Using Humor in Dramatic Fiction.
I saw the movie Winter's Bone with my mother some time ago. We were quite impressed by the movie but it was super intense and my mother said, "There just wasn't any comic relief."
I had never thought about the role comic relief plays in dramatic stories before. However, I realized that I had been using it all along in my writing and that most dramatic fiction does too. Like a lot of things in life, we act out of instinct or perhaps in reaction to things we've picked up on subconsciously.
My novel "Love, Sex, and Understanding the Universe" is a dramatic tale of a man struggling to be himself in a world that doesn't want to have to accept who he is. After hearing me read many passages from my book, a fellow writer's group member said to me once, "I really enjoy your humor."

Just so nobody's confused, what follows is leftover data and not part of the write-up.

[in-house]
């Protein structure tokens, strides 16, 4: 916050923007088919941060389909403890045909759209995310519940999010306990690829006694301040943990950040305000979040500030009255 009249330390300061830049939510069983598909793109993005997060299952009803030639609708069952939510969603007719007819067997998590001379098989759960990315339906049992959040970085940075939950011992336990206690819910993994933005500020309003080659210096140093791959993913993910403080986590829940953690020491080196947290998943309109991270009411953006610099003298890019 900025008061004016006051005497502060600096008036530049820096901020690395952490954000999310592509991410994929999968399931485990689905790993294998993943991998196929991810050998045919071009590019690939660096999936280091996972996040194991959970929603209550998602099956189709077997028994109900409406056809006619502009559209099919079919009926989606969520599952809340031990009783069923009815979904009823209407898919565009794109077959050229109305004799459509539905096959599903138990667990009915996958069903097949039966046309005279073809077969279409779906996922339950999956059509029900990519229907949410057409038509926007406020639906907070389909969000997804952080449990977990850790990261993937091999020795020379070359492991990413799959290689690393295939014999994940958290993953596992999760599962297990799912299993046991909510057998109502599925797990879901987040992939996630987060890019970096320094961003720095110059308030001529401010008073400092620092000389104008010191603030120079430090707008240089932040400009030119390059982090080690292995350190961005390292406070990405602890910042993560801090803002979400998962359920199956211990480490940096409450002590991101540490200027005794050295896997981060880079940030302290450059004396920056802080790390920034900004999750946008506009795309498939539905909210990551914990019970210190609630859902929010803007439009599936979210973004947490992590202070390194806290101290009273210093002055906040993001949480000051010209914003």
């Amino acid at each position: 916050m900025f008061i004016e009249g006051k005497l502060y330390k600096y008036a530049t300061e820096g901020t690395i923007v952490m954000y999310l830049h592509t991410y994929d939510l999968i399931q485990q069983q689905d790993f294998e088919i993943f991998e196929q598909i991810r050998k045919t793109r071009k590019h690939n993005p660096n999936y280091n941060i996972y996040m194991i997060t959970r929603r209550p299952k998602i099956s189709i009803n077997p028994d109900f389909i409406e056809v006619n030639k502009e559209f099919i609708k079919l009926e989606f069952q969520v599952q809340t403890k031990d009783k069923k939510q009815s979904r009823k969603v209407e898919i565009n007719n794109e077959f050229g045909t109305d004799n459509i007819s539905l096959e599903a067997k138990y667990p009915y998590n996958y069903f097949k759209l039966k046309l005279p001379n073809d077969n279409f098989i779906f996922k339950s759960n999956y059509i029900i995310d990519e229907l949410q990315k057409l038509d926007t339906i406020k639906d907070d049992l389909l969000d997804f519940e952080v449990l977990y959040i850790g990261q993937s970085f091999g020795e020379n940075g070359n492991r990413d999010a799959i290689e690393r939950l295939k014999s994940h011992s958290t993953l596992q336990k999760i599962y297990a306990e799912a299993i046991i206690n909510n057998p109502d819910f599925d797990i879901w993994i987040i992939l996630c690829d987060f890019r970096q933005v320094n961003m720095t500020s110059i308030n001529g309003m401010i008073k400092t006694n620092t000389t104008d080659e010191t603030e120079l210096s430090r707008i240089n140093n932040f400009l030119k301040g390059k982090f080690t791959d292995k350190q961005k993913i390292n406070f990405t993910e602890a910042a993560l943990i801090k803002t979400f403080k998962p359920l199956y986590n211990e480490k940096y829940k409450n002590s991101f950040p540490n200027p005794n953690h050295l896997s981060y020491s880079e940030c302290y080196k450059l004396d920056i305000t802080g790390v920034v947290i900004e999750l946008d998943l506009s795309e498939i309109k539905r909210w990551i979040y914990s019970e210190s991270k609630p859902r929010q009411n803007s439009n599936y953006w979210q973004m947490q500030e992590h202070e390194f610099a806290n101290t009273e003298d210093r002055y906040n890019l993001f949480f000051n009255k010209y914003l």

I especially appreciated the compliment as the humor in my book, despite being pervasive, is quite subtle. I was glad to see that I was successful in getting it across.
The humor is needed in my book; it's necessary to break up the tension, to prevent the reader from getting bogged down in the character's problems. As my novel is written in the first person, the humor is really that of my main character, Jim. Accordingly, the humor in his narrative also serves to gain the reader's empathy and allegiance. Everyone likes a good chuckle, and if Jim, despite all his problems, can get a little comic relief from the drama in his life, perhaps so can we when the going gets tough.